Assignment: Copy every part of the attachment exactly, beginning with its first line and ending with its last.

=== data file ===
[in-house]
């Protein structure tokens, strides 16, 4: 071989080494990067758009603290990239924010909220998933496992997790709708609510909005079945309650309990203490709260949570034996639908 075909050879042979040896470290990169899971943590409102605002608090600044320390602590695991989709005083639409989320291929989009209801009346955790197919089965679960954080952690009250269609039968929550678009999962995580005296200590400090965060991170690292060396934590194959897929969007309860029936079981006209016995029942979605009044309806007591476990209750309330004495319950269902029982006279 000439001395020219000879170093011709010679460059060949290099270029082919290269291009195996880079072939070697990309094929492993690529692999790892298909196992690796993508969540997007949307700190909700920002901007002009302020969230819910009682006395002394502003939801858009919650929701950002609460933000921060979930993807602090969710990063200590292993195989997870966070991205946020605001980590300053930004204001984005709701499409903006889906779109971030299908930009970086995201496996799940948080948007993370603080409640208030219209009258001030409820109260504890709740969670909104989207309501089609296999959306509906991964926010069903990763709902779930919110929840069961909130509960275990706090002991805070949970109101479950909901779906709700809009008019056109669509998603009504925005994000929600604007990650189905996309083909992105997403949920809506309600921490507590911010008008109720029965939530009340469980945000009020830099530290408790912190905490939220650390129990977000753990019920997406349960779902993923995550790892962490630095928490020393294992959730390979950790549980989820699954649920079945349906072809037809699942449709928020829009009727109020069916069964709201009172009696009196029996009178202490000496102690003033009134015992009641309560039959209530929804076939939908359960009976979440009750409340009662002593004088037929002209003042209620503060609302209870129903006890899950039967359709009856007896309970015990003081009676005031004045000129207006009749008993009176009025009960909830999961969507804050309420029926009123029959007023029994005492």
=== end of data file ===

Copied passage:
[in-house]
């Protein structure tokens, strides 16, 4: 071989080494990067758009603290990239924010909220998933496992997790709708609510909005079945309650309990203490709260949570034996639908 075909050879042979040896470290990169899971943590409102605002608090600044320390602590695991989709005083639409989320291929989009209801009346955790197919089965679960954080952690009250269609039968929550678009999962995580005296200590400090965060991170690292060396934590194959897929969007309860029936079981006209016995029942979605009044309806007591476990209750309330004495319950269902029982006279 000439001395020219000879170093011709010679460059060949290099270029082919290269291009195996880079072939070697990309094929492993690529692999790892298909196992690796993508969540997007949307700190909700920002901007002009302020969230819910009682006395002394502003939801858009919650929701950002609460933000921060979930993807602090969710990063200590292993195989997870966070991205946020605001980590300053930004204001984005709701499409903006889906779109971030299908930009970086995201496996799940948080948007993370603080409640208030219209009258001030409820109260504890709740969670909104989207309501089609296999959306509906991964926010069903990763709902779930919110929840069961909130509960275990706090002991805070949970109101479950909901779906709700809009008019056109669509998603009504925005994000929600604007990650189905996309083909992105997403949920809506309600921490507590911010008008109720029965939530009340469980945000009020830099530290408790912190905490939220650390129990977000753990019920997406349960779902993923995550790892962490630095928490020393294992959730390979950790549980989820699954649920079945349906072809037809699942449709928020829009009727109020069916069964709201009172009696009196029996009178202490000496102690003033009134015992009641309560039959209530929804076939939908359960009976979440009750409340009662002593004088037929002209003042209620503060609302209870129903006890899950039967359709009856007896309970015990003081009676005031004045000129207006009749008993009176009025009960909830999961969507804050309420029926009123029959007023029994005492």